The brilliance of Orwell, the reason I love his work so much, is that he represents a uniquely English intellect, a kind of native genius that, while it may have embraced abstract and alien theories, it was never enthralled to them. Orwell was a journalist and an empiricist before all else. For him facts were always going to undermine bogus preconceptions and second-hand truths, all that dusty theoretical baggage lifted from the attic of the mind.  Small wonder that Thompson and the purveyors of Ingsoc at the BBC don’t want to see his statue on their premises. 

Orwell was at his most brilliant in analysing English eccentricities, a man who could write with utter conviction no matter the subject, whether it was patriotism or naughty seaside postcards, toads, stodgy puddings or the right way to make a cup of tea. He wrote as he pleased, and as he pleased has pleased me endlessly. 

He has been a huge influence on the way I write, if that does not sound too pompous! I love his prose, his simple, unfussy English style. I have no doubt that essays like Why I Write and Politics and the English Language will remain classics of their type. He said of himself that he wanted to make political writing into an art, an objective fully attained.  I don’t have to imagine what he would have made of the lamentable journalistic standards of the present-day BBC; I simply know.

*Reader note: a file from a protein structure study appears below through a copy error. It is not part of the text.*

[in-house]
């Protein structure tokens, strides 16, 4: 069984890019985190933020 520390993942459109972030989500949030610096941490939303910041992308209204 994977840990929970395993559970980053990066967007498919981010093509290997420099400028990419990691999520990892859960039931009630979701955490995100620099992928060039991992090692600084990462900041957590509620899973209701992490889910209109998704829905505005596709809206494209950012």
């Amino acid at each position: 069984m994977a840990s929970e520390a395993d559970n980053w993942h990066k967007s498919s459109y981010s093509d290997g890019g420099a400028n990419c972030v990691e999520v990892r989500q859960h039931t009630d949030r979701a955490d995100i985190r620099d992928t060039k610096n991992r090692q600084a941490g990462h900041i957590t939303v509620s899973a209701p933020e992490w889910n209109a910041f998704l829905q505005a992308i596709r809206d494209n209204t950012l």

A trenchant critic of Stalinism and totalitarianism, at the height of the Cold War he had no hesitation in drawing up a list at the request of the security services of fifty writers whom he regarded as communists or fellow travellers, doubtless another black mark against him on the left. 

As a writer, an artist, a journalist, a novelist and an essayist he is among the most brilliant we have ever had.  His satire is as biting as that of Jonathan Swift, another great Tory radical.  What?  Tory Radical?  Well, he may not thank me for it but I think that was the general direction he was travelling in, a rightward journey that would have continued still further but for his tragically early death from TB at the age of forty-six.  He deserves his statue alright, he deserves to be remembered, but not at the BBC, not at the shabby Ministry of Truth. 

And so, what is Thompson’s hidden motive, something I alluded to above?  That’s simple.  Orwell’s supposed politics is just an excuse.  The space is reserved for somebody more in keeping with the Corporation’s political ethos.  I agree with Ed West here: Antonio Gramsci is as good a candidate as any.  


  1. The BBC's full of the sort of fascists who condemn Hitler but refuse to condemn his partner in crime, Stalin. Orwell saw thir moral equivalency, and that's his crime.

  2. We are as one, Ana.

    Last year I wrote a brief article describing why I thought Orwell was on a right-ward journey throughout his life and died before he could complete it.